"One day after a surprise nuclear test drew angry and widespread condemnation, North Korea continued its defiance of the international community on Tuesday by test-firing two more short-range missiles, a South Korean government official said," the New York Times reports.
The Washington Post: "Although Monday's detonation did not appear to be a significant technical advance over Pyongyang's first underground test three years ago, it has triggered a faster and more negative response from other countries, including China and Russia, North Korea's historical allies. The missile firings are adding to the tension."
The Washington Times wonders whether these latest tests are part of Kim Jong Il's attempts at building a legacy before he steps down.
The Boston Globe calls North Korea's nuclear test "its most defiant move since President Obama took office" and that it "presents a direct challenge to the new US administration's more conciliatory approach to ending North Korea's nuclear program."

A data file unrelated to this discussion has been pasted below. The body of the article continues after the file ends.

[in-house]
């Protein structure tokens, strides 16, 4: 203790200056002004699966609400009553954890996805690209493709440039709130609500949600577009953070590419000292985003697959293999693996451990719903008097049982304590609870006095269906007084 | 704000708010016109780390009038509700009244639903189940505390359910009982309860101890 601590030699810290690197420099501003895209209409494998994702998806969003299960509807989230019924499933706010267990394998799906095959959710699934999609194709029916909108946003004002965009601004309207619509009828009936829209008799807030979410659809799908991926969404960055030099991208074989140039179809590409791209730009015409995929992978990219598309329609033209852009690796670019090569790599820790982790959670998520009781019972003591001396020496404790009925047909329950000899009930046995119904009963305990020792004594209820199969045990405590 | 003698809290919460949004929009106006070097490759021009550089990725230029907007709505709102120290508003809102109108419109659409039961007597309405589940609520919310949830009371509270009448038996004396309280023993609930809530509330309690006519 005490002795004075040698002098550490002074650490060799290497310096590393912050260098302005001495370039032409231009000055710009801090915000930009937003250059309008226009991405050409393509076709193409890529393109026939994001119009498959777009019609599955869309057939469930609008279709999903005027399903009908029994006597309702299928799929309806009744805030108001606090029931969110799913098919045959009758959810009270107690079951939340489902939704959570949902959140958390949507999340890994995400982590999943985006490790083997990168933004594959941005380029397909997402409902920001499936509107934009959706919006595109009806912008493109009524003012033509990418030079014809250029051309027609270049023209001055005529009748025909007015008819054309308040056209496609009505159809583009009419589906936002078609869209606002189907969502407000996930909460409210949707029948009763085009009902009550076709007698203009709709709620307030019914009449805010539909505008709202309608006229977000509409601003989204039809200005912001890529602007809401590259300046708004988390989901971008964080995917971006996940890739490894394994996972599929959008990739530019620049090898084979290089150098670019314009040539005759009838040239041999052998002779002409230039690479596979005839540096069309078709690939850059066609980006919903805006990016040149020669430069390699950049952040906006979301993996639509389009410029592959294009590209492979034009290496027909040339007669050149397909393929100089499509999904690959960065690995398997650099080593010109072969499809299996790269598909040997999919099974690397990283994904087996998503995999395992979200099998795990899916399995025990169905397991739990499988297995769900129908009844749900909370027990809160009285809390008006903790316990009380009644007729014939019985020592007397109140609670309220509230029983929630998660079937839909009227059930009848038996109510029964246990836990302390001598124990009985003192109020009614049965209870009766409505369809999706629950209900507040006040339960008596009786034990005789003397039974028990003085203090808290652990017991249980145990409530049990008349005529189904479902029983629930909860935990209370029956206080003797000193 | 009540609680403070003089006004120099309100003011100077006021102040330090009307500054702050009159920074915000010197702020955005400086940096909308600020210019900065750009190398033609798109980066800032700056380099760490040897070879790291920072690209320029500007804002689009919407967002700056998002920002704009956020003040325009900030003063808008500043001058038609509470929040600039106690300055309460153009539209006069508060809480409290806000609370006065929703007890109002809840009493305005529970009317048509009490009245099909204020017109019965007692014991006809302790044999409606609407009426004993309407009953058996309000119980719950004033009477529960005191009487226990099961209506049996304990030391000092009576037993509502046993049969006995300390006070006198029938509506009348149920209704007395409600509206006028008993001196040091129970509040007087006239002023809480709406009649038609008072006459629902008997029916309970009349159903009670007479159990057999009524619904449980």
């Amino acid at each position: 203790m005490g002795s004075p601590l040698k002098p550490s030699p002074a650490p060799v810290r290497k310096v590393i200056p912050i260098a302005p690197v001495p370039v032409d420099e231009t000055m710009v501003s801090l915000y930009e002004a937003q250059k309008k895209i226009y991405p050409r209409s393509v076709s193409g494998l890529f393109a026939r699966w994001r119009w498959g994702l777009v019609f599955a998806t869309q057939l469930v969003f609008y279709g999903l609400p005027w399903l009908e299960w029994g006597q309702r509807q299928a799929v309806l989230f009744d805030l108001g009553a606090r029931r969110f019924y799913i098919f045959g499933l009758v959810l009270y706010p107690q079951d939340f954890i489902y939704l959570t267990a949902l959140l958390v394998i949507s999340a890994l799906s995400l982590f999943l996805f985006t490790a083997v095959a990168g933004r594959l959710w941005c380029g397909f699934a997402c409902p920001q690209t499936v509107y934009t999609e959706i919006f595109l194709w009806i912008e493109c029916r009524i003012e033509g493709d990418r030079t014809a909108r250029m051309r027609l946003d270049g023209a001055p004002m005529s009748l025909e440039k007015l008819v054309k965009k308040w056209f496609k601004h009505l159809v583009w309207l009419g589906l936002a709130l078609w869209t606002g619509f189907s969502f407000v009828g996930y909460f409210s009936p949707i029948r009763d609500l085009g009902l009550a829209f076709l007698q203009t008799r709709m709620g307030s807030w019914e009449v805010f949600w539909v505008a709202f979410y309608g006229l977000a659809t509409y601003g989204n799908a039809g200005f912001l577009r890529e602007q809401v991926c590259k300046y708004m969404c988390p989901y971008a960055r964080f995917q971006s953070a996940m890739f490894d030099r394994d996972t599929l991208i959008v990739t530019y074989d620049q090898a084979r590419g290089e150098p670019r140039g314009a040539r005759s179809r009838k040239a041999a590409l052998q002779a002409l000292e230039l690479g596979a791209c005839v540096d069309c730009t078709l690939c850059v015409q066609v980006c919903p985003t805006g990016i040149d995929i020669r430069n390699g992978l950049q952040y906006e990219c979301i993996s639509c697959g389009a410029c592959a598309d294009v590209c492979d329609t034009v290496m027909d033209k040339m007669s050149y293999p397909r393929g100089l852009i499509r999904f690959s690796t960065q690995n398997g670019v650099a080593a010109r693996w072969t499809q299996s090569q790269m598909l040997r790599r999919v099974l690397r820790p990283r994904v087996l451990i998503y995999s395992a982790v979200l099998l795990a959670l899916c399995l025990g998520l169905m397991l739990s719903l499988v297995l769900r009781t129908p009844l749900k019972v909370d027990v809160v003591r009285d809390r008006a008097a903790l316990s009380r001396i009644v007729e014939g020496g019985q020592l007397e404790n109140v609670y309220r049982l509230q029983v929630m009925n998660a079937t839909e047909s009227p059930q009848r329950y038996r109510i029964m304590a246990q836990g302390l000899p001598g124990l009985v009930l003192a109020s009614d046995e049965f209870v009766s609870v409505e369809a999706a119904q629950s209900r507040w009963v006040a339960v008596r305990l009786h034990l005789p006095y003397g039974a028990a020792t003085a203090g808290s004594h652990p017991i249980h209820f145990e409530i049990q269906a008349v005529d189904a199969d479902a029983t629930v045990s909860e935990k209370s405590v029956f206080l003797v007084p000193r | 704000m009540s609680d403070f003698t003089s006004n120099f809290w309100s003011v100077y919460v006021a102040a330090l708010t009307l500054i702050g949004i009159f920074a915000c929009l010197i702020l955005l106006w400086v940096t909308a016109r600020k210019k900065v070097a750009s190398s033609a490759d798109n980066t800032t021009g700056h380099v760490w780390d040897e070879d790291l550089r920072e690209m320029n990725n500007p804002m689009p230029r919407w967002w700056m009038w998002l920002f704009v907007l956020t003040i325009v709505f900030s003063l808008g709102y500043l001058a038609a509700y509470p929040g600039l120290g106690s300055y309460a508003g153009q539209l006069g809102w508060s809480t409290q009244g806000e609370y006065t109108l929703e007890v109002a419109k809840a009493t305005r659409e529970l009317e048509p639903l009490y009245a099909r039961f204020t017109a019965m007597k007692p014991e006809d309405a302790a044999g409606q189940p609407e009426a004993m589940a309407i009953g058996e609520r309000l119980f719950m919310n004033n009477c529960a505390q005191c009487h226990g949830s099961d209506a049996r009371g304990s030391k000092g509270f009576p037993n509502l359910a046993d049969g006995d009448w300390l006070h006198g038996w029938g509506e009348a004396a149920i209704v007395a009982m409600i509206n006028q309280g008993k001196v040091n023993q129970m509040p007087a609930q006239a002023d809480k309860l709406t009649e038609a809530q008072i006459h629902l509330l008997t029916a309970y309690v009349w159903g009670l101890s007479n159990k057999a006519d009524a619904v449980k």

The Washington Post's editorial: Don't respond.
Meanwhile, Defense Secretary Bob Gates has said that "American public support for the Afghan war will dissipate in less than a year unless the Obama administration achieves 'a perceptible shift in momentum,'" per the Wall Street Journal. "Mr. Gates said the momentum in Afghanistan is with the Taliban, who are inflicting heavy U.S. casualties and hold de facto control of swaths of the country."
More: "The defense chief has been moving aggressively to salvage the war in Afghanistan, signing off on the deployments of 21,000 American military personnel and recently taking the unprecedented step of firing the four-star general who commanded all U.S. forces there. Mr. Gates, speaking in his cabin on an Air Force plane, said the administration is rapidly running out of time to turn around the war."